So which side of the coin does this particular leak fall on? Well only time will tell. If nobody gets hurt, and the general operations of the various governments around the world can continue pretty much as normal, then perhaps no harm will come from the leaks. If, on the other hand, relationships between nations start to break down because of the leaks, then we could have a serious problem.

As far as I understand it (by which I mean, according to the James Bond films) most countries with any political power will undoubtedly have spies or other intelligence-gatherers placed all over the world. Everybody knows it, but all allow it (or are unable to prevent it). The key point is that everyone is left to get on with it, and I don’t suppose that any one country has much of an idea about what the others know about them. So despite the knowledge that everyone is spying on everyone else, it’s never really caused massive diplomatic problems as everyone just denies it all anyway. So to have confirmation of the various activities going on abroad, as well as at home, could reveal just how far some countries go when it comes to infiltration and intelligence gathering. Like, for example, the revelation that Hilary Clinton gave orders for US diplomats to spy on, and collect “biographic and biometric” information about, key UN officials. Even allies of the US. It’s a case of “everybody does it”, but nobody knows to what extent. But now they will.

To be honest, I think that a lot of what gets released will have very little impact on most of what goes on in the world today. A lof of the documents will be old and the information in them will no doubt already be known, or be of no consequence. But that won’t stop people from causing a major fuss. I think that despite no real information of any surprise being released, there’ll be plenty of people out there who’ll use the general view of the public to their advantage. The people that agree with the leak and it’s cause will use it as a means to promote their own agenda, which could range from freedom of information rights, to anti-war campaigns, to a few conspiracy theorists using it to better “prove” whatever wild theory they happened to believe in. The nay-sayers, of course, will use the leak as a way to promote their own ideas. The people that agree with going to war in Iraq and Afghanistan will say that the leaks have put military and political lives at stake; politicians who’ll find their careers on the line will certainly oppose the leaks, and various other companies and other organisations with something to lose if the information gets out will all suddenly change their tune.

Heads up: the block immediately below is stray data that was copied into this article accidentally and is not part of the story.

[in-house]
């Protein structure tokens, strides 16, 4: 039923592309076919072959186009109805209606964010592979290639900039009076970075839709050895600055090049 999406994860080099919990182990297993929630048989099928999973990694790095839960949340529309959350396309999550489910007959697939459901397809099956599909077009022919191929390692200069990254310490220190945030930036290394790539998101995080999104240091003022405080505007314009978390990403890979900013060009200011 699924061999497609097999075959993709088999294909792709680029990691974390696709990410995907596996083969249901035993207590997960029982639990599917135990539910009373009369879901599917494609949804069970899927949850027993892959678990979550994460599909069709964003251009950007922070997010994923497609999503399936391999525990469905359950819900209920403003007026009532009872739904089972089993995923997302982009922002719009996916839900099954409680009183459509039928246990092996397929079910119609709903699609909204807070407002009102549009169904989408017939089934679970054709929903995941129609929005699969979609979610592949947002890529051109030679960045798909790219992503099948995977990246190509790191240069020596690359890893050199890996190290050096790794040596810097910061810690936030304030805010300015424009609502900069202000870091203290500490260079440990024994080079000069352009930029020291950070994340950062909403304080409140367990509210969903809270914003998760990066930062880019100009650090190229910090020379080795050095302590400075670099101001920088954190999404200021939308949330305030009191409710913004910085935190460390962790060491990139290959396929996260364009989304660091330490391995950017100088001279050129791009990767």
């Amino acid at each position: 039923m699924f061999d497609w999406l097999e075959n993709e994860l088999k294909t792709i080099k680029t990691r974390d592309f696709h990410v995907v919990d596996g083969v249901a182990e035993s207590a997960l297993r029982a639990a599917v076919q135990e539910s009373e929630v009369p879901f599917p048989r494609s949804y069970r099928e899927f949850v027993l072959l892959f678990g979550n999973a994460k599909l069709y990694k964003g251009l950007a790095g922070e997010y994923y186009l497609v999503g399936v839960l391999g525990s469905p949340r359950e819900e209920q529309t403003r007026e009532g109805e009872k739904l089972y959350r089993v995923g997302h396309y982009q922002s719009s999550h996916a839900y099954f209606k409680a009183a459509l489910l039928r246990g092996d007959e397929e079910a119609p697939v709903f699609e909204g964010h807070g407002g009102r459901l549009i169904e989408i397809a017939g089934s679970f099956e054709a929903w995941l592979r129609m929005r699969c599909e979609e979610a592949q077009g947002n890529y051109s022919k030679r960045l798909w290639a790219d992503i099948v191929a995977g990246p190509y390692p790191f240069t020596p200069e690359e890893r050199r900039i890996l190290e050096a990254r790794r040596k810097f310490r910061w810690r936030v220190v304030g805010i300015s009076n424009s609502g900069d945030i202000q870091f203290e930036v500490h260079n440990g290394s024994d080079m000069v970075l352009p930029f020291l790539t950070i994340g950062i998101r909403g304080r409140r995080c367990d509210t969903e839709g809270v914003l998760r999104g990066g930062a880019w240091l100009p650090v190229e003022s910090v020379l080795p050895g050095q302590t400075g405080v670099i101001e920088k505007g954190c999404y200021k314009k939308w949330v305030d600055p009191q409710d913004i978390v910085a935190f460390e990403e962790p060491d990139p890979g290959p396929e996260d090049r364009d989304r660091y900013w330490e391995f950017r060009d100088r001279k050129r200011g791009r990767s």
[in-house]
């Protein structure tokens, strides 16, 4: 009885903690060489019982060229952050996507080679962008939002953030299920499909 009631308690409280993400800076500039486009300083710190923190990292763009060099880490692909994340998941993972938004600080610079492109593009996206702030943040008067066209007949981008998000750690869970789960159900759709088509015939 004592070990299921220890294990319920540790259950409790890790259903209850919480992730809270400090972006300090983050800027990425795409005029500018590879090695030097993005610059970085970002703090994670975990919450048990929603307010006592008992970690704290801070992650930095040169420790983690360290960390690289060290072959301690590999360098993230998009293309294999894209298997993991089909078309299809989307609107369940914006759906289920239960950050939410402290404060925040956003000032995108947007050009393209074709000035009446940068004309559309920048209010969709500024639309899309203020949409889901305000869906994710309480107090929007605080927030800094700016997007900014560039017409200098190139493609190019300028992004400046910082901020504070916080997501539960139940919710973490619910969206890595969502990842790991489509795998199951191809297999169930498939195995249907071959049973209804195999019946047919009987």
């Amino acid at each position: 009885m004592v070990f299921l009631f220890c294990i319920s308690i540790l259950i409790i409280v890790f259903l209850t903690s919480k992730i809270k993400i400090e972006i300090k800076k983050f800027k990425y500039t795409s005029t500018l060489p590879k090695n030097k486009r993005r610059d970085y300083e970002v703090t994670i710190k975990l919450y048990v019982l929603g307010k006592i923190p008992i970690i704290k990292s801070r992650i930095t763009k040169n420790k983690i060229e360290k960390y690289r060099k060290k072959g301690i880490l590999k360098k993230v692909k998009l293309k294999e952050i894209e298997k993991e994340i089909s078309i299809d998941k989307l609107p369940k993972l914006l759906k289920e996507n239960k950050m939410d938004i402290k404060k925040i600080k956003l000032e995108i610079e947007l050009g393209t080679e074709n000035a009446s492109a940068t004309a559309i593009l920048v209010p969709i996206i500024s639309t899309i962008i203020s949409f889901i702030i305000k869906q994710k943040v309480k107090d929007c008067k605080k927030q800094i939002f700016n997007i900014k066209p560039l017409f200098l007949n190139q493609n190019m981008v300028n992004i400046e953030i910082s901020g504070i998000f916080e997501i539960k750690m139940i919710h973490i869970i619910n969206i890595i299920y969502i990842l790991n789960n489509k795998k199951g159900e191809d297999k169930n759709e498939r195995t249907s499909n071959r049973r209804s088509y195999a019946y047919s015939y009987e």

I can’t say who’s right and who’s wrong. I don’t even know if I agree with what’s happening right now. As I said before, only time will tell.

EDIT: Although I didn’t mention it in the main article, Wikileaks went offline for a few hours right before releasing the new documents. Apparently, a hacker has come forward and claimed responsibility for the attack. He claims to be working for the good of the country, and depending on the outcome of the leaks, he may or may not be right.

Post a Comment

You must be logged in to post a comment.